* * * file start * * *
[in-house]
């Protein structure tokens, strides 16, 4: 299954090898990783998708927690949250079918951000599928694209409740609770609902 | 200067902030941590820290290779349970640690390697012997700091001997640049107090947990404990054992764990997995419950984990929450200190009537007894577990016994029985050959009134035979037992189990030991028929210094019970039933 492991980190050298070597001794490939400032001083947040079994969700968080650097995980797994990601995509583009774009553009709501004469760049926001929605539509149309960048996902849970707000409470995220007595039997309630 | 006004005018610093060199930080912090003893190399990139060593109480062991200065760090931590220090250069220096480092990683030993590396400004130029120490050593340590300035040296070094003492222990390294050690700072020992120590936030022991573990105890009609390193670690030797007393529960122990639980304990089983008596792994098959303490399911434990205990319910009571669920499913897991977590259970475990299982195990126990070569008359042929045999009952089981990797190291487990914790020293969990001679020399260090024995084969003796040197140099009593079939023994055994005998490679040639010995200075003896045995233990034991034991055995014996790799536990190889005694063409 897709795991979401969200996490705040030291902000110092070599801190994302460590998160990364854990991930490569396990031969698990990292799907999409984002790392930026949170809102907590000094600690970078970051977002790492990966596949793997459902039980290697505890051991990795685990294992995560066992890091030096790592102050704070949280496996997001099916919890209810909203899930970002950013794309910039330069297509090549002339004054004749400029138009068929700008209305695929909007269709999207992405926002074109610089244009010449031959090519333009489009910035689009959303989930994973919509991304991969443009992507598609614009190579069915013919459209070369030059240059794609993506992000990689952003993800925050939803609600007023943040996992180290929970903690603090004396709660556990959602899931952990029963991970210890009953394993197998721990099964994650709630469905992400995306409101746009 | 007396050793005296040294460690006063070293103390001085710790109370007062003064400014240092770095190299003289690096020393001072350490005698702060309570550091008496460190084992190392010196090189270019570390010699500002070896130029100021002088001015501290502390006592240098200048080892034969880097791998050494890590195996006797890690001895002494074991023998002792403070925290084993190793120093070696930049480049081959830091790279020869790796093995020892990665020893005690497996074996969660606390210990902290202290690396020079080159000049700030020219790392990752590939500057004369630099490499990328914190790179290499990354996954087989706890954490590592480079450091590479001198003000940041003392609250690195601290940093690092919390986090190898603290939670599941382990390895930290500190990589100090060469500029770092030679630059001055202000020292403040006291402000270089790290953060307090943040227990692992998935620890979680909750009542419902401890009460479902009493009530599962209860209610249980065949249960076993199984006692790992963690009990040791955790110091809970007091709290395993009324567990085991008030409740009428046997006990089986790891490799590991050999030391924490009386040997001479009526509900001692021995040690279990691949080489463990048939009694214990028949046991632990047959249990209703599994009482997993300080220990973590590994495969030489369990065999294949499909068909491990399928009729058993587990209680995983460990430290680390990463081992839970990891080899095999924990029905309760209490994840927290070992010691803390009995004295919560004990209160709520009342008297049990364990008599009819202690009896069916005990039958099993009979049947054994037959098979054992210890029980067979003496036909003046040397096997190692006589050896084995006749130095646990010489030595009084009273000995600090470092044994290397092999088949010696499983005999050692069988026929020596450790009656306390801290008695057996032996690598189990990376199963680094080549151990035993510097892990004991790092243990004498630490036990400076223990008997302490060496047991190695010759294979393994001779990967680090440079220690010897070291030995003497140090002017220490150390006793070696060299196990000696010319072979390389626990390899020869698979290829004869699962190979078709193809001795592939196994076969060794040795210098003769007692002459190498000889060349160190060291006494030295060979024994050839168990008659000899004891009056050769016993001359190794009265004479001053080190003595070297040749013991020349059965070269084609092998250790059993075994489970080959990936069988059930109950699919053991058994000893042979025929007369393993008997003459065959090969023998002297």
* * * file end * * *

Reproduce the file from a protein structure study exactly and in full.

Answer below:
[in-house]
């Protein structure tokens, strides 16, 4: 299954090898990783998708927690949250079918951000599928694209409740609770609902 | 200067902030941590820290290779349970640690390697012997700091001997640049107090947990404990054992764990997995419950984990929450200190009537007894577990016994029985050959009134035979037992189990030991028929210094019970039933 492991980190050298070597001794490939400032001083947040079994969700968080650097995980797994990601995509583009774009553009709501004469760049926001929605539509149309960048996902849970707000409470995220007595039997309630 | 006004005018610093060199930080912090003893190399990139060593109480062991200065760090931590220090250069220096480092990683030993590396400004130029120490050593340590300035040296070094003492222990390294050690700072020992120590936030022991573990105890009609390193670690030797007393529960122990639980304990089983008596792994098959303490399911434990205990319910009571669920499913897991977590259970475990299982195990126990070569008359042929045999009952089981990797190291487990914790020293969990001679020399260090024995084969003796040197140099009593079939023994055994005998490679040639010995200075003896045995233990034991034991055995014996790799536990190889005694063409 897709795991979401969200996490705040030291902000110092070599801190994302460590998160990364854990991930490569396990031969698990990292799907999409984002790392930026949170809102907590000094600690970078970051977002790492990966596949793997459902039980290697505890051991990795685990294992995560066992890091030096790592102050704070949280496996997001099916919890209810909203899930970002950013794309910039330069297509090549002339004054004749400029138009068929700008209305695929909007269709999207992405926002074109610089244009010449031959090519333009489009910035689009959303989930994973919509991304991969443009992507598609614009190579069915013919459209070369030059240059794609993506992000990689952003993800925050939803609600007023943040996992180290929970903690603090004396709660556990959602899931952990029963991970210890009953394993197998721990099964994650709630469905992400995306409101746009 | 007396050793005296040294460690006063070293103390001085710790109370007062003064400014240092770095190299003289690096020393001072350490005698702060309570550091008496460190084992190392010196090189270019570390010699500002070896130029100021002088001015501290502390006592240098200048080892034969880097791998050494890590195996006797890690001895002494074991023998002792403070925290084993190793120093070696930049480049081959830091790279020869790796093995020892990665020893005690497996074996969660606390210990902290202290690396020079080159000049700030020219790392990752590939500057004369630099490499990328914190790179290499990354996954087989706890954490590592480079450091590479001198003000940041003392609250690195601290940093690092919390986090190898603290939670599941382990390895930290500190990589100090060469500029770092030679630059001055202000020292403040006291402000270089790290953060307090943040227990692992998935620890979680909750009542419902401890009460479902009493009530599962209860209610249980065949249960076993199984006692790992963690009990040791955790110091809970007091709290395993009324567990085991008030409740009428046997006990089986790891490799590991050999030391924490009386040997001479009526509900001692021995040690279990691949080489463990048939009694214990028949046991632990047959249990209703599994009482997993300080220990973590590994495969030489369990065999294949499909068909491990399928009729058993587990209680995983460990430290680390990463081992839970990891080899095999924990029905309760209490994840927290070992010691803390009995004295919560004990209160709520009342008297049990364990008599009819202690009896069916005990039958099993009979049947054994037959098979054992210890029980067979003496036909003046040397096997190692006589050896084995006749130095646990010489030595009084009273000995600090470092044994290397092999088949010696499983005999050692069988026929020596450790009656306390801290008695057996032996690598189990990376199963680094080549151990035993510097892990004991790092243990004498630490036990400076223990008997302490060496047991190695010759294979393994001779990967680090440079220690010897070291030995003497140090002017220490150390006793070696060299196990000696010319072979390389626990390899020869698979290829004869699962190979078709193809001795592939196994076969060794040795210098003769007692002459190498000889060349160190060291006494030295060979024994050839168990008659000899004891009056050769016993001359190794009265004479001053080190003595070297040749013991020349059965070269084609092998250790059993075994489970080959990936069988059930109950699919053991058994000893042979025929007369393993008997003459065959090969023998002297």